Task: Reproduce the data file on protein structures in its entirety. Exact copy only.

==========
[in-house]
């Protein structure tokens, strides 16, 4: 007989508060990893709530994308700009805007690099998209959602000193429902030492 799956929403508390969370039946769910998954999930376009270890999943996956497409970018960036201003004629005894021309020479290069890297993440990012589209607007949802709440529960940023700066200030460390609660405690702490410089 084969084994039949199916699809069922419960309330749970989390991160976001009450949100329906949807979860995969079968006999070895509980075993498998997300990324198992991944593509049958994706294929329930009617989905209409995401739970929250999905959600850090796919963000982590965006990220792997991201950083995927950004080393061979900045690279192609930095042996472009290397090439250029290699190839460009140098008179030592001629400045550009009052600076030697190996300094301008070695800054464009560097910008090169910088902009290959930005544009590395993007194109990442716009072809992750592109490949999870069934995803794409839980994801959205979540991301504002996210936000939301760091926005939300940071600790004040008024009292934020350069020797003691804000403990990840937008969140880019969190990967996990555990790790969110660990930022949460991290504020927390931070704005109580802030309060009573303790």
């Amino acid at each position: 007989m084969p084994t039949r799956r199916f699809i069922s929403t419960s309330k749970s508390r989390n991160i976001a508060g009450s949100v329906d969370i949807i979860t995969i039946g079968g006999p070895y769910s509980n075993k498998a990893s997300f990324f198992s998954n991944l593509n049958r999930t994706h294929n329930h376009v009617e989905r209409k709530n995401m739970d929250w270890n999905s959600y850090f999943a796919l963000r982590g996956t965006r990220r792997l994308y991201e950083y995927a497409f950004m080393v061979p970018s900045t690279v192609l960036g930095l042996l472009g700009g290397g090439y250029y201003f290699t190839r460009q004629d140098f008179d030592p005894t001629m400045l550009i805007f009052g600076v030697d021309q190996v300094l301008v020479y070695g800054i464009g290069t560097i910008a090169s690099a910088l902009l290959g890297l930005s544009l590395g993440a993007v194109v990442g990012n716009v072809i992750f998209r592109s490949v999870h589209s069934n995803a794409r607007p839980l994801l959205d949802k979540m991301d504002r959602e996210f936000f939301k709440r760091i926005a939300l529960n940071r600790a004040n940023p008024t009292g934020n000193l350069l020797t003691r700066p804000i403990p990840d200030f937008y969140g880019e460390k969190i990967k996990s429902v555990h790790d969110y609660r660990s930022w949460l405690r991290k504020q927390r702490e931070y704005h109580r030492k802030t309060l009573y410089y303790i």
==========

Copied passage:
[in-house]
């Protein structure tokens, strides 16, 4: 007989508060990893709530994308700009805007690099998209959602000193429902030492 799956929403508390969370039946769910998954999930376009270890999943996956497409970018960036201003004629005894021309020479290069890297993440990012589209607007949802709440529960940023700066200030460390609660405690702490410089 084969084994039949199916699809069922419960309330749970989390991160976001009450949100329906949807979860995969079968006999070895509980075993498998997300990324198992991944593509049958994706294929329930009617989905209409995401739970929250999905959600850090796919963000982590965006990220792997991201950083995927950004080393061979900045690279192609930095042996472009290397090439250029290699190839460009140098008179030592001629400045550009009052600076030697190996300094301008070695800054464009560097910008090169910088902009290959930005544009590395993007194109990442716009072809992750592109490949999870069934995803794409839980994801959205979540991301504002996210936000939301760091926005939300940071600790004040008024009292934020350069020797003691804000403990990840937008969140880019969190990967996990555990790790969110660990930022949460991290504020927390931070704005109580802030309060009573303790």
């Amino acid at each position: 007989m084969p084994t039949r799956r199916f699809i069922s929403t419960s309330k749970s508390r989390n991160i976001a508060g009450s949100v329906d969370i949807i979860t995969i039946g079968g006999p070895y769910s509980n075993k498998a990893s997300f990324f198992s998954n991944l593509n049958r999930t994706h294929n329930h376009v009617e989905r209409k709530n995401m739970d929250w270890n999905s959600y850090f999943a796919l963000r982590g996956t965006r990220r792997l994308y991201e950083y995927a497409f950004m080393v061979p970018s900045t690279v192609l960036g930095l042996l472009g700009g290397g090439y250029y201003f290699t190839r460009q004629d140098f008179d030592p005894t001629m400045l550009i805007f009052g600076v030697d021309q190996v300094l301008v020479y070695g800054i464009g290069t560097i910008a090169s690099a910088l902009l290959g890297l930005s544009l590395g993440a993007v194109v990442g990012n716009v072809i992750f998209r592109s490949v999870h589209s069934n995803a794409r607007p839980l994801l959205d949802k979540m991301d504002r959602e996210f936000f939301k709440r760091i926005a939300l529960n940071r600790a004040n940023p008024t009292g934020n000193l350069l020797t003691r700066p804000i403990p990840d200030f937008y969140g880019e460390k969190i990967k996990s429902v555990h790790d969110y609660r660990s930022w949460l405690r991290k504020q927390r702490e931070y704005h109580r030492k802030t309060l009573y410089y303790i």